As the night wore on, the music worked its way through my ears and into something deep inside me. After numerous calls to join the dance, I found myself unable to refuse - suddenly I was scarf-wrapped and swaying with the others. While no spirit possessed me, the music somehow seemed to, my feet following the slow tempo of the jentreng's plucking, my arms, scarf in hand, rising and falling to the sound of the tarawangsa. I felt both self conscious and delighted as kneeling grannies giggled at me from the sidelines and men approached me again and again, draping me in more and more brightly colored scarves (a gesture, I can only hope, of welcoming, not ridicule.)

While the spirits may have felt reluctant to enter this bule's body, they seemed to readily enter others. My friend Kang Krisna spent hours in a glacial orbit around the room, eyes closed, as if some far off place. Other men had dramatically different reactions - at one point, an older man approached the pile of offerings and grabbed a kris, a kind of twisted dagger thought throughout Java to be loaded with mystical spirits. Shaking and grunting with wide eyes, the man pranced about the room, shaking the sheathed dagger over the heads of prostrated women as if squeezing a fruit of its juice. The women, clearly flustered, beckoned other men to sit between their side of the room and the dancing space, buffering them from the intensity of his possession.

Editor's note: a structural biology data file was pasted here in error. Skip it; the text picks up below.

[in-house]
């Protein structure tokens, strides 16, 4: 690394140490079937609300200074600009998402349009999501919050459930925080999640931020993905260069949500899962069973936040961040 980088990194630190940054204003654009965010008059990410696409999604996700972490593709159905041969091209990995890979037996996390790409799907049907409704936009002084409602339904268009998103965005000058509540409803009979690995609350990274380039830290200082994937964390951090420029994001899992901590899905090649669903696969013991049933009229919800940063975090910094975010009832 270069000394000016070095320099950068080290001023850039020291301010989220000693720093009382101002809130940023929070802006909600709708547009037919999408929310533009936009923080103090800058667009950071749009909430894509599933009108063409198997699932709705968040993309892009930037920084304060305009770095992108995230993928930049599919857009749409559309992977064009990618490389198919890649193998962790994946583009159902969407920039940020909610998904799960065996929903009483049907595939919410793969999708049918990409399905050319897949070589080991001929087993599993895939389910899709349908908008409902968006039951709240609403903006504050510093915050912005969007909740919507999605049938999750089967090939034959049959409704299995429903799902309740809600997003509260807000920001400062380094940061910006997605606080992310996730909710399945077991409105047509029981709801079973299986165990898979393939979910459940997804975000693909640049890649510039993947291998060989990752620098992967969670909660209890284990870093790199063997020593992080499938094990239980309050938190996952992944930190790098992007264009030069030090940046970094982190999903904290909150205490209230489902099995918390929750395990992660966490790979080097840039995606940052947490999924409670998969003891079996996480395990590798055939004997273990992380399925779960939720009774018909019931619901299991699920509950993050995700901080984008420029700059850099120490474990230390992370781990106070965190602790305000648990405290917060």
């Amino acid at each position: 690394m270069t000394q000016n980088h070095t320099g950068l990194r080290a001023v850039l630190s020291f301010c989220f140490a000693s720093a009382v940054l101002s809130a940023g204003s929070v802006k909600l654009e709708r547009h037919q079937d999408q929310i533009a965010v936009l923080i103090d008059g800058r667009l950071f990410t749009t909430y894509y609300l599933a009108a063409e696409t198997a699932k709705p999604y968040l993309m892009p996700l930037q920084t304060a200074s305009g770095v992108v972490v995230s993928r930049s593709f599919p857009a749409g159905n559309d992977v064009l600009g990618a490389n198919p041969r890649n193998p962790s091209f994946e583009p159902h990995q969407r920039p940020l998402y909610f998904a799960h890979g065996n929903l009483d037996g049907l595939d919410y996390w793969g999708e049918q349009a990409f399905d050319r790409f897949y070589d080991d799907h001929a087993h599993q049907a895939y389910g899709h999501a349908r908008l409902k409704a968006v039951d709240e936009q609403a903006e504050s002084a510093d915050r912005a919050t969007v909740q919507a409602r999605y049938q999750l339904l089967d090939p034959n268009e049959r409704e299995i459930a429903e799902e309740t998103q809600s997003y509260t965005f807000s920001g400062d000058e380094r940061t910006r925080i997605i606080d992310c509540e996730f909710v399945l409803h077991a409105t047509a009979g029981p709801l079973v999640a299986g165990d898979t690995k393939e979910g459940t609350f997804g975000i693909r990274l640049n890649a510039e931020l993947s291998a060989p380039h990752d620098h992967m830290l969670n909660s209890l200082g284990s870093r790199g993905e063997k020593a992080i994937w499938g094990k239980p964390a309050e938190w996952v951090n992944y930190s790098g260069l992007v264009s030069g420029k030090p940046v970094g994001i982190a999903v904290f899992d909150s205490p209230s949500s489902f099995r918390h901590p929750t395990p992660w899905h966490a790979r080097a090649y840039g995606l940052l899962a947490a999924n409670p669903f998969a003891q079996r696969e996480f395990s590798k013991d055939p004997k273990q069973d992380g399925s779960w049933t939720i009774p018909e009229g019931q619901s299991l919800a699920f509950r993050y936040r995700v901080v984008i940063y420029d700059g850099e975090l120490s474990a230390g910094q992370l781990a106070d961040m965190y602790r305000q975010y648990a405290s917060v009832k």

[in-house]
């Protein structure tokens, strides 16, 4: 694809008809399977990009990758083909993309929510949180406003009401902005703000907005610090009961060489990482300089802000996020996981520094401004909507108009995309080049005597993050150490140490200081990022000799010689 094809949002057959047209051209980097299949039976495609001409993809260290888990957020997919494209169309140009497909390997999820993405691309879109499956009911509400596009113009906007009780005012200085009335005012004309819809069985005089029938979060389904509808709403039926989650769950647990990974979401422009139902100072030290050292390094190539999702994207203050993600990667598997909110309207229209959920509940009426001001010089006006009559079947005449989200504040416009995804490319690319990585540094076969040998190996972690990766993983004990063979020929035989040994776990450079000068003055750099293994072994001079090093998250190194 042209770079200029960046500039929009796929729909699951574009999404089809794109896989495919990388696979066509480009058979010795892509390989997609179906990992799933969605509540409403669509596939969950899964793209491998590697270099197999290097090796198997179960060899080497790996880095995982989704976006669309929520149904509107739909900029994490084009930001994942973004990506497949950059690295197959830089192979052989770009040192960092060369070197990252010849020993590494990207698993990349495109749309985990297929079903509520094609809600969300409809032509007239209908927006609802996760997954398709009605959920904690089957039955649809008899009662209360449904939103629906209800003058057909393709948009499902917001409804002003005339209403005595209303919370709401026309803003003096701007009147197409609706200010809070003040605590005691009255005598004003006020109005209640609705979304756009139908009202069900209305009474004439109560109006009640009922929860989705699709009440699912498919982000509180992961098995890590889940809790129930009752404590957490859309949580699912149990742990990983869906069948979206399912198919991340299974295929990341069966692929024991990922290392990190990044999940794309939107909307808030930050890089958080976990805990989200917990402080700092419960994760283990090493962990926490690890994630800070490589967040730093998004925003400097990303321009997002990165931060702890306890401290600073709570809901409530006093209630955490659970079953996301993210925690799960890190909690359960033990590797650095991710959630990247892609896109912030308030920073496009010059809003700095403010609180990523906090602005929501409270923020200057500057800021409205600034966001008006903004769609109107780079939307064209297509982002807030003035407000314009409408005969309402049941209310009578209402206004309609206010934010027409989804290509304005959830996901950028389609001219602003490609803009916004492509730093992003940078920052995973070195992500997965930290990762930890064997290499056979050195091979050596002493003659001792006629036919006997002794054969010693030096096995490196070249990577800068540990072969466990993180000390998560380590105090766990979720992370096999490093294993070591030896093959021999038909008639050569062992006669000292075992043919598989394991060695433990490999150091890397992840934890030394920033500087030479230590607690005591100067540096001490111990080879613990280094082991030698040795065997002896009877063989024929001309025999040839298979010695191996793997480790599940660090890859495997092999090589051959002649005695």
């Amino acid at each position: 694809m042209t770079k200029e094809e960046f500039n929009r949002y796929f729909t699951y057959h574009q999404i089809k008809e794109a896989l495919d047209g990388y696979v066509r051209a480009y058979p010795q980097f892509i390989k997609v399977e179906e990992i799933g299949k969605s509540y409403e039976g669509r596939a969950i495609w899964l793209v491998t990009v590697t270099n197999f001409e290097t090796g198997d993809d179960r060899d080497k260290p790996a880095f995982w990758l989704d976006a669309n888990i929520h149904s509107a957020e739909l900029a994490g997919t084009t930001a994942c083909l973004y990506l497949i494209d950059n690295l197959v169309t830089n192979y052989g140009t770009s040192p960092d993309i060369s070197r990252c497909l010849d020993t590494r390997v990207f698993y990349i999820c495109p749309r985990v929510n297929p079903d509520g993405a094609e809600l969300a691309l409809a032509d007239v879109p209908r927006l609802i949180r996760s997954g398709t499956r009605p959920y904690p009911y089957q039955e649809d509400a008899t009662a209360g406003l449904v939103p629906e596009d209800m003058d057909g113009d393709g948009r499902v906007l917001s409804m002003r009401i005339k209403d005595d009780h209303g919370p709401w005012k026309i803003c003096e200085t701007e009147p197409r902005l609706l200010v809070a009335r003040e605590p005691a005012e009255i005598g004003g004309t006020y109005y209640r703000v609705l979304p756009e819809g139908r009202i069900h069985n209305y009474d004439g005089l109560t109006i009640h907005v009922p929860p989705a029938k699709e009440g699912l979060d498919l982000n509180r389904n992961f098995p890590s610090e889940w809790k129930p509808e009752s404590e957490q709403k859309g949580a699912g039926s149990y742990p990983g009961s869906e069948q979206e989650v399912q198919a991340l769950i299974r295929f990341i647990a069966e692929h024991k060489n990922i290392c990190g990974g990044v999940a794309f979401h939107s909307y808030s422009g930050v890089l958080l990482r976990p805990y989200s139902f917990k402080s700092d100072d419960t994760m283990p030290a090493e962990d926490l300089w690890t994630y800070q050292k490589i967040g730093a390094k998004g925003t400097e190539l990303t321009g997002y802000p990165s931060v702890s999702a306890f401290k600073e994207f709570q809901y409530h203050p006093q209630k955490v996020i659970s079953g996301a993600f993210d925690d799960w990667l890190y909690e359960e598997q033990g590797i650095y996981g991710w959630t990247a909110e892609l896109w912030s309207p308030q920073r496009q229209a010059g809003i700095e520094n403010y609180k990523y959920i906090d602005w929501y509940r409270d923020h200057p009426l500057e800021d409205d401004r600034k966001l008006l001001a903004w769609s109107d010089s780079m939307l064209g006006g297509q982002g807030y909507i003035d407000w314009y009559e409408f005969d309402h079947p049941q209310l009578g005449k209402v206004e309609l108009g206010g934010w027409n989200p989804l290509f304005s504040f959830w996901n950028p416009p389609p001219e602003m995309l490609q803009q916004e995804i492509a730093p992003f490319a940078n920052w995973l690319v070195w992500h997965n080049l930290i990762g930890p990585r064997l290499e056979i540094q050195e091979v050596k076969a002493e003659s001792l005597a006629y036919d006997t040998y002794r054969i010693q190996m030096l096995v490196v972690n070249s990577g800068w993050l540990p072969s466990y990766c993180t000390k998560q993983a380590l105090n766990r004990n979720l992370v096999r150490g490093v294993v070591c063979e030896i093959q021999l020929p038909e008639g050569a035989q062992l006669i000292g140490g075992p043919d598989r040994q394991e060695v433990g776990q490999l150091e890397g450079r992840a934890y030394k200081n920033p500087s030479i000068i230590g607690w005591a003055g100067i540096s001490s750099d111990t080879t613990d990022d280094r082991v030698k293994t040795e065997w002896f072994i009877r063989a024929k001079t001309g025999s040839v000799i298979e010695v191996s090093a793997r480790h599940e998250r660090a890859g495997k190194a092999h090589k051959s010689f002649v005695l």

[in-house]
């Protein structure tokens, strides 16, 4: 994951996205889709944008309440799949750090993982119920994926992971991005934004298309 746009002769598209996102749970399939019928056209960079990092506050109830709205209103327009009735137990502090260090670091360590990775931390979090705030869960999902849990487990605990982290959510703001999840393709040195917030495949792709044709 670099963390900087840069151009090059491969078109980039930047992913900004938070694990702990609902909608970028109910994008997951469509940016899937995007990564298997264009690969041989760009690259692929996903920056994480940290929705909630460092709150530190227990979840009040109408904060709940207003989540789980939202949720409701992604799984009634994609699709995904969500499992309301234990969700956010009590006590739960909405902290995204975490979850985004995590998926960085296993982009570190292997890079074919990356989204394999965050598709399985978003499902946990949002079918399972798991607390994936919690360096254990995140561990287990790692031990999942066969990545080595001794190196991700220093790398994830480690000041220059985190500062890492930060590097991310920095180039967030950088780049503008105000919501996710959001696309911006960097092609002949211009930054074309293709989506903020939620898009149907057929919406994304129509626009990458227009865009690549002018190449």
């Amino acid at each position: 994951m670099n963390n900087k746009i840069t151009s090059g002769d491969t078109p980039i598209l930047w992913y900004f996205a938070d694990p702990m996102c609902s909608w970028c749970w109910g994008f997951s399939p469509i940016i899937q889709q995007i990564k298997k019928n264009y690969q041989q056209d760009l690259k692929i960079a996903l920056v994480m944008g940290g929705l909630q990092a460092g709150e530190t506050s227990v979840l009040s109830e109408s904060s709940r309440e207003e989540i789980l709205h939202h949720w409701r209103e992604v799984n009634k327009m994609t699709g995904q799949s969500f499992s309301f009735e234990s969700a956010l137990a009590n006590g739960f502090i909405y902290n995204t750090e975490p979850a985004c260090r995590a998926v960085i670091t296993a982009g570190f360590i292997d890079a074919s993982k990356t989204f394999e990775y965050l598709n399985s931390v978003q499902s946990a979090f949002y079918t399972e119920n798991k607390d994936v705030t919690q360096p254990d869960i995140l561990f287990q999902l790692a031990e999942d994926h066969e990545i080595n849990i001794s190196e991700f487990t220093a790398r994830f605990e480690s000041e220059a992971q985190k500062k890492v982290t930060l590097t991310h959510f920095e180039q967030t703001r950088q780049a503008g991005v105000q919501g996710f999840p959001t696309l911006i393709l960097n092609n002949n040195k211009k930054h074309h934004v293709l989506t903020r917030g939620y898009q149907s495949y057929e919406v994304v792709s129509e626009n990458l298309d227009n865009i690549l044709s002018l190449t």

Suddenly, one of these men, having taken a puff from a cigar from the pile of offerings, broke into a wailing sob, flinging his feet forward while women prayed over his body, holding his head in their arms. As powerful energies seemed to swirl through the room, the women took a batik sarong and held it over their heads as if cowering under a torrential downpour. The women too began to cry, palefaced and shaking. I hesitantly perched on the small stage's edge a safe distance away, confused, disturbed, and entranced all at once.